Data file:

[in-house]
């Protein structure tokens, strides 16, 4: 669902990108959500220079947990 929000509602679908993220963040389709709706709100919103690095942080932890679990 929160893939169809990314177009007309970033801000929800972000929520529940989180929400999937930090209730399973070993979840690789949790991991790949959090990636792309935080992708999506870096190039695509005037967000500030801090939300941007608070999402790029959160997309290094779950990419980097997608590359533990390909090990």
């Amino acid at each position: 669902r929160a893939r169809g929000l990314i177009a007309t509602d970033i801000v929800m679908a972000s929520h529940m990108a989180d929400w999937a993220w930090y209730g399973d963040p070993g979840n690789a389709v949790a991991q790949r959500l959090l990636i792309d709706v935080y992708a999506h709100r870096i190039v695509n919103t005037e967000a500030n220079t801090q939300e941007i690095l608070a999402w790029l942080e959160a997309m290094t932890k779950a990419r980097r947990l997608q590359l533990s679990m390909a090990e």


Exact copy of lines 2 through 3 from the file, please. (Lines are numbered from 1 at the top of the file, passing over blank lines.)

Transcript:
């Protein structure tokens, strides 16, 4: 669902990108959500220079947990 929000509602679908993220963040389709709706709100919103690095942080932890679990 929160893939169809990314177009007309970033801000929800972000929520529940989180929400999937930090209730399973070993979840690789949790991991790949959090990636792309935080992708999506870096190039695509005037967000500030801090939300941007608070999402790029959160997309290094779950990419980097997608590359533990390909090990």
């Amino acid at each position: 669902r929160a893939r169809g929000l990314i177009a007309t509602d970033i801000v929800m679908a972000s929520h529940m990108a989180d929400w999937a993220w930090y209730g399973d963040p070993g979840n690789a389709v949790a991991q790949r959500l959090l990636i792309d709706v935080y992708a999506h709100r870096i190039v695509n919103t005037e967000a500030n220079t801090q939300e941007i690095l608070a999402w790029l942080e959160a997309m290094t932890k779950a990419r980097r947990l997608q590359l533990s679990m390909a090990e």